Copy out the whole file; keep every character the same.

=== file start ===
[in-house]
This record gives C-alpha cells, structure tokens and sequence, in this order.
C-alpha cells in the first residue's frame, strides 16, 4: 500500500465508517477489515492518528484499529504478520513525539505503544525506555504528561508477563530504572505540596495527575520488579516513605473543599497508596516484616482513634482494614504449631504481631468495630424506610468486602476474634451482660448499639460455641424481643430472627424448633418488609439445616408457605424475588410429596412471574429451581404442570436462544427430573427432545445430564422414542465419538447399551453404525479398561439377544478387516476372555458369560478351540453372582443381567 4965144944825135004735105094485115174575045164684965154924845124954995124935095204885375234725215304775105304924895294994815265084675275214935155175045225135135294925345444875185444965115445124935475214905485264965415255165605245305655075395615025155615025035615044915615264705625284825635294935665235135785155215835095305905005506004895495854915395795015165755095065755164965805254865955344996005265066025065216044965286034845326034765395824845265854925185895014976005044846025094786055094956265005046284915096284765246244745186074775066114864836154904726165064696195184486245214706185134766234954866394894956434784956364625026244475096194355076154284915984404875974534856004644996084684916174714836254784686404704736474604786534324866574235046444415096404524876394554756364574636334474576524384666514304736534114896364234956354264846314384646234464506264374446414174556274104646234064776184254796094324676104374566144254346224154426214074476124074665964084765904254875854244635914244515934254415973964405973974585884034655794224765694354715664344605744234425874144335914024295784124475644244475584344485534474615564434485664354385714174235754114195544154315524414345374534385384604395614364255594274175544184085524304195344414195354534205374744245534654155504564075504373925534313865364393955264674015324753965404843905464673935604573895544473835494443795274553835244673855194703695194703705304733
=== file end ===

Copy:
[in-house]
This record gives C-alpha cells, structure tokens and sequence, in this order.
C-alpha cells in the first residue's frame, strides 16, 4: 500500500465508517477489515492518528484499529504478520513525539505503544525506555504528561508477563530504572505540596495527575520488579516513605473543599497508596516484616482513634482494614504449631504481631468495630424506610468486602476474634451482660448499639460455641424481643430472627424448633418488609439445616408457605424475588410429596412471574429451581404442570436462544427430573427432545445430564422414542465419538447399551453404525479398561439377544478387516476372555458369560478351540453372582443381567 4965144944825135004735105094485115174575045164684965154924845124954995124935095204885375234725215304775105304924895294994815265084675275214935155175045225135135294925345444875185444965115445124935475214905485264965415255165605245305655075395615025155615025035615044915615264705625284825635294935665235135785155215835095305905005506004895495854915395795015165755095065755164965805254865955344996005265066025065216044965286034845326034765395824845265854925185895014976005044846025094786055094956265005046284915096284765246244745186074775066114864836154904726165064696195184486245214706185134766234954866394894956434784956364625026244475096194355076154284915984404875974534856004644996084684916174714836254784686404704736474604786534324866574235046444415096404524876394554756364574636334474576524384666514304736534114896364234956354264846314384646234464506264374446414174556274104646234064776184254796094324676104374566144254346224154426214074476124074665964084765904254875854244635914244515934254415973964405973974585884034655794224765694354715664344605744234425874144335914024295784124475644244475584344485534474615564434485664354385714174235754114195544154315524414345374534385384604395614364255594274175544184085524304195344414195354534205374744245534654155504564075504373925534313865364393955264674015324753965404843905464673935604573895544473835494443795274553835244673855194703695194703705304733